A Sunny Day in Rizhao
Viewed from street level, Rizhao seems indistinguishable from dozens of other midsize Chinese cities. With a population of about 2.8 million, it is nestled on the east coast of Shandong Province, roughly halfway between Beijing and Shanghai. In complexes that sprouted almost overnight, their facades coated with the white tile that in China symbolizes a bright future, people rush in and out of bustling restaurants, spotless Avon cosmetics outlets, and glitzy furniture stores. Just beyond the downtown area, novice car owners speed down freshly paved highways, and backhoes break ground on developments aimed at a growing middle class.
Standing on the roof of the Shanshui Hotel, however, Fan Changwei, director of Rizhao's Environmental Protection Bureau, shows me a very different view of the city.
Marching out in one direction toward the ocean and in the other to the mountains, the gray concrete roofs of the apartment blocks are dotted with elongated red and silver objects, as if a giant had scattered a tray of oddly shaped marbles over the city. They are solar water heaters, and Rizhao has almost a million of them. Somehow, amid the rush of economic development, the city has managed to harness the power of the sun -- which shines here for 260 days a year -- to serve the needs of some 99 percent of its urban households.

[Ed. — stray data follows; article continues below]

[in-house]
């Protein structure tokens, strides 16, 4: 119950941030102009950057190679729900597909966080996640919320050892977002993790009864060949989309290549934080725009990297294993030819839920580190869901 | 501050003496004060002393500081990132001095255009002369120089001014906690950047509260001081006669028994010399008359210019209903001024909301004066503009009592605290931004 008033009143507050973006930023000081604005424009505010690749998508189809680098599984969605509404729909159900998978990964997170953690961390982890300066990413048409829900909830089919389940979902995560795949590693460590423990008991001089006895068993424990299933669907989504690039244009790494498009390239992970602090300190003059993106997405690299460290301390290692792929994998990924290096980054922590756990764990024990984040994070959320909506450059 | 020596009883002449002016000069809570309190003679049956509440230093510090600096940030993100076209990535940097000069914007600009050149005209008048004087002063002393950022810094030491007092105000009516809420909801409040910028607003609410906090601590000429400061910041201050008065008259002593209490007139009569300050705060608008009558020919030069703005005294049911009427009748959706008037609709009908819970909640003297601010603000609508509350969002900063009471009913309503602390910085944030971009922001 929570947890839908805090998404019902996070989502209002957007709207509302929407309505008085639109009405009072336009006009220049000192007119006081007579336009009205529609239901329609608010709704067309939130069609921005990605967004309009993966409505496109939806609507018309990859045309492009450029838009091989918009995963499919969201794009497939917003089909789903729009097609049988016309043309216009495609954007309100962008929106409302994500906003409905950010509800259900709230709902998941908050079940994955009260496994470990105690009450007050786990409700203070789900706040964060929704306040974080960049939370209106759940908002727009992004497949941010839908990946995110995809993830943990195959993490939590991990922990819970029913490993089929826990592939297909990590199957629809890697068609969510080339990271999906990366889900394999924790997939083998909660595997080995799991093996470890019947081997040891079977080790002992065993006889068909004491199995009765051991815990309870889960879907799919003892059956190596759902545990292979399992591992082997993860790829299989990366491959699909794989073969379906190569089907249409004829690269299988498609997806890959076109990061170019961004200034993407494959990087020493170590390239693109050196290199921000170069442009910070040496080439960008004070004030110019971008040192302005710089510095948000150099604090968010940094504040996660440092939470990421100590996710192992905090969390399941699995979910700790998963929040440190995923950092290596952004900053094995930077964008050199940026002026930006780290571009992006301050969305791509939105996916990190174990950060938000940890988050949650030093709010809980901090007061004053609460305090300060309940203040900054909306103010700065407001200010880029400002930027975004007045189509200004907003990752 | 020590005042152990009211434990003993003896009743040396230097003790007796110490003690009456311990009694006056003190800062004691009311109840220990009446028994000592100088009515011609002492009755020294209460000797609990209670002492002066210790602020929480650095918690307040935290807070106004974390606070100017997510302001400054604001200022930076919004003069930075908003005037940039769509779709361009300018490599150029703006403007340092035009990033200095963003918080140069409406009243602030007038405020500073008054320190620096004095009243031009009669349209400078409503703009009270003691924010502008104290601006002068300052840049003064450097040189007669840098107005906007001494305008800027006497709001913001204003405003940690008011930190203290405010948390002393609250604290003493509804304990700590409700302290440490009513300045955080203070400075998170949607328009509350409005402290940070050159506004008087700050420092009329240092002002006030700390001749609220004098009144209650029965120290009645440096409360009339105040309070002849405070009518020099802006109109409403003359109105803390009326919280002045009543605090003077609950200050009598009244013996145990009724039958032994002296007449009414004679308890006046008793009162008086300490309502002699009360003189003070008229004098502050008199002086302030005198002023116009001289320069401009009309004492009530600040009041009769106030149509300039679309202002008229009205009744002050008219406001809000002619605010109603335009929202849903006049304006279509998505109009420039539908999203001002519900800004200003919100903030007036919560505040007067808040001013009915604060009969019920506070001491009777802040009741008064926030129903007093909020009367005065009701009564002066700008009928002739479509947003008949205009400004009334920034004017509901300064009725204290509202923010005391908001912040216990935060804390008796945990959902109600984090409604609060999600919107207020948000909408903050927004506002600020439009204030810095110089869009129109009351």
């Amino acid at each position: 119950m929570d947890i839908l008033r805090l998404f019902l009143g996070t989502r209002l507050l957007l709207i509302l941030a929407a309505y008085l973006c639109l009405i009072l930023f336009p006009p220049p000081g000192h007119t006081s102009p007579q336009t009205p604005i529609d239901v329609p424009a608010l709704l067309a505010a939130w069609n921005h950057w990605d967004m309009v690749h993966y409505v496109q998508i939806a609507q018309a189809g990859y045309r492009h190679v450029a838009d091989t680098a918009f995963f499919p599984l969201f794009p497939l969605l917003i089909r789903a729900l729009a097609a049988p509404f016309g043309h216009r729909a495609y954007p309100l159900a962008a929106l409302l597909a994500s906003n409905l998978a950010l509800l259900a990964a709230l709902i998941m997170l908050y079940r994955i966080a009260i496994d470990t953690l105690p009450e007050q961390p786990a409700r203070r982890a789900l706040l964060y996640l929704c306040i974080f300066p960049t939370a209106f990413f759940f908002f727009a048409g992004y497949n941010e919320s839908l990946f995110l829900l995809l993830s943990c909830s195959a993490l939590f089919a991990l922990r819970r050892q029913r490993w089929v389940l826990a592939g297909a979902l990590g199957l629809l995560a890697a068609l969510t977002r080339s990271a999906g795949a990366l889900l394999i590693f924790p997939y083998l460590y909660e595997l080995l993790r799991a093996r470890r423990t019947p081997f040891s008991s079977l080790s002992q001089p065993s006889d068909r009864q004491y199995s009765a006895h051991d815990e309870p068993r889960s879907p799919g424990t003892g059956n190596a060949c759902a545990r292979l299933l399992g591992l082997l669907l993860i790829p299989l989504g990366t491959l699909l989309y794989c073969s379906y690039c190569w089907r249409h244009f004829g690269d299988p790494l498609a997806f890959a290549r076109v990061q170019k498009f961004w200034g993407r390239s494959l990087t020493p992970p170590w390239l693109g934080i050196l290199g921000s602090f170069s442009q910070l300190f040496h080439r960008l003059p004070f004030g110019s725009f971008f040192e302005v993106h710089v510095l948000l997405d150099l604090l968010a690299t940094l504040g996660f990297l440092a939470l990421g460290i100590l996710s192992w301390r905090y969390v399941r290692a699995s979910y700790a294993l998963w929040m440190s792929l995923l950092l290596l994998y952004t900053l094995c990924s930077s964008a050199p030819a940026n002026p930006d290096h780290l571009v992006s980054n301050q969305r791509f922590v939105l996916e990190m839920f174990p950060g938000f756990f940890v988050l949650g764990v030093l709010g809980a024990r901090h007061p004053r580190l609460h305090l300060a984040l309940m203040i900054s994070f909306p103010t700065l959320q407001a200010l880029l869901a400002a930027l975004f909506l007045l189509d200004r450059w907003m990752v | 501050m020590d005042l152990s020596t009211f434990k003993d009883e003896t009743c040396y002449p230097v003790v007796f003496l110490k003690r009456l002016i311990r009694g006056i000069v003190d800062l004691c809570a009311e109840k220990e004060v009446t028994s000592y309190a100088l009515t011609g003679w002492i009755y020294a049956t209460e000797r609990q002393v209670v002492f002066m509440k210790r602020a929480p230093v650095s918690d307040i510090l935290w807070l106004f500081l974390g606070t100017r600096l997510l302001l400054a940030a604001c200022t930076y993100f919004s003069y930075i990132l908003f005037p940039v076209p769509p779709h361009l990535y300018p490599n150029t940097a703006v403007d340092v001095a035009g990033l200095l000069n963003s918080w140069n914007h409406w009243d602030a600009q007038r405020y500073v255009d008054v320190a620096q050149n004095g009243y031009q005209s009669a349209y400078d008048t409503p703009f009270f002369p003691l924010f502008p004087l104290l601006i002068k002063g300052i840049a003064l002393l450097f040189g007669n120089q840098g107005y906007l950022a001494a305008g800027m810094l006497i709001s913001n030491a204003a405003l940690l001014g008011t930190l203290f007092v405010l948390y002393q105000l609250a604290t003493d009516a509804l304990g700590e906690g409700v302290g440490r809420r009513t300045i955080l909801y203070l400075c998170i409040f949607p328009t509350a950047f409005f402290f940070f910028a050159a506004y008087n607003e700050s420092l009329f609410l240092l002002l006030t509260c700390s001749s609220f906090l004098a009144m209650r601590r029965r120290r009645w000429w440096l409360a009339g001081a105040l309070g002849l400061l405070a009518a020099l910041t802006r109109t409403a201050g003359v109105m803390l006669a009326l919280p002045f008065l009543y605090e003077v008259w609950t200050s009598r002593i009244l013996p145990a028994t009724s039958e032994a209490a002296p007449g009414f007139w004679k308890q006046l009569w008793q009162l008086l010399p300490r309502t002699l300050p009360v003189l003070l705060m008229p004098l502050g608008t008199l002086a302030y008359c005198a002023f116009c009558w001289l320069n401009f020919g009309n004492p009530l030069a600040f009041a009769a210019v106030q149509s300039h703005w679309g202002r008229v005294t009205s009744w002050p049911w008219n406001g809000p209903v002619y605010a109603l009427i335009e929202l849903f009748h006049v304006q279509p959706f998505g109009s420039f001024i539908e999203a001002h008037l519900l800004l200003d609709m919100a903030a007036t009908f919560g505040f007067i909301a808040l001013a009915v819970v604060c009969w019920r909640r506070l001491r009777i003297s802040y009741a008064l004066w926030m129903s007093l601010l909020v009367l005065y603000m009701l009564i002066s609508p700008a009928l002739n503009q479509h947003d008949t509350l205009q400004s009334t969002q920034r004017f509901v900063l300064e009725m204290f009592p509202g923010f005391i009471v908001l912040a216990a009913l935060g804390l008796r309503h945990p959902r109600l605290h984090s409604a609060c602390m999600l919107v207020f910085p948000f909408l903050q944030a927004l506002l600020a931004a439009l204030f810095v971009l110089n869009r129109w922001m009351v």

Solar water heaters first caught on in China in the 1980s, when cities began to mushroom and people started moving out of housing provided by their work units, buying new homes, and investing in household appliances. At a couple hundred dollars each, the solar heaters pay for themselves in a few years with savings on energy bills.
It's easy to identify the older buildings in Rizhao -- the water heaters are laid out in haphazard fashion, installed by the residents themselves. On the newer buildings, the arrangement is more orderly, with the heaters forming rows that divide the rooftops into neat sections. After 2003, Fan explains, Rizhao began requiring real estate developers to install them on all new structures. For the thousands of rural villagers who relocate to the city each year, and for the locals who make enough to upgrade to larger homes, the heaters are a built-in bonus.
Many of them are produced in southern Shandong by businesses with names like Bright Dawn, Bright and Glorious, and Clear and Bright. Working with the provincial government, the Rizhao authorities funded research that brought the cost of a standard 32-gallon solar water heater down to 1,600 yuan ($230). By using a solar heater for 15 years, a family can save 15,000 yuan ($2,200) on electricity bills, a significant amount in a country where annual per capita income is around $6,000.
The strength of the program lies in "leapfrogging" -- not developing first and cleaning up afterward, as happened with the industrial revolution in the West, but getting people hooked on solar energy as an integral part of the development process. "There are lots of opportunities [in China] because of rapid growth," explains Xuemei Bai, an expert on climate and urban design at the Commonwealth Scientific and Industrial Research Organization, Australia's national science agency. "You don't have to retrofit existing buildings."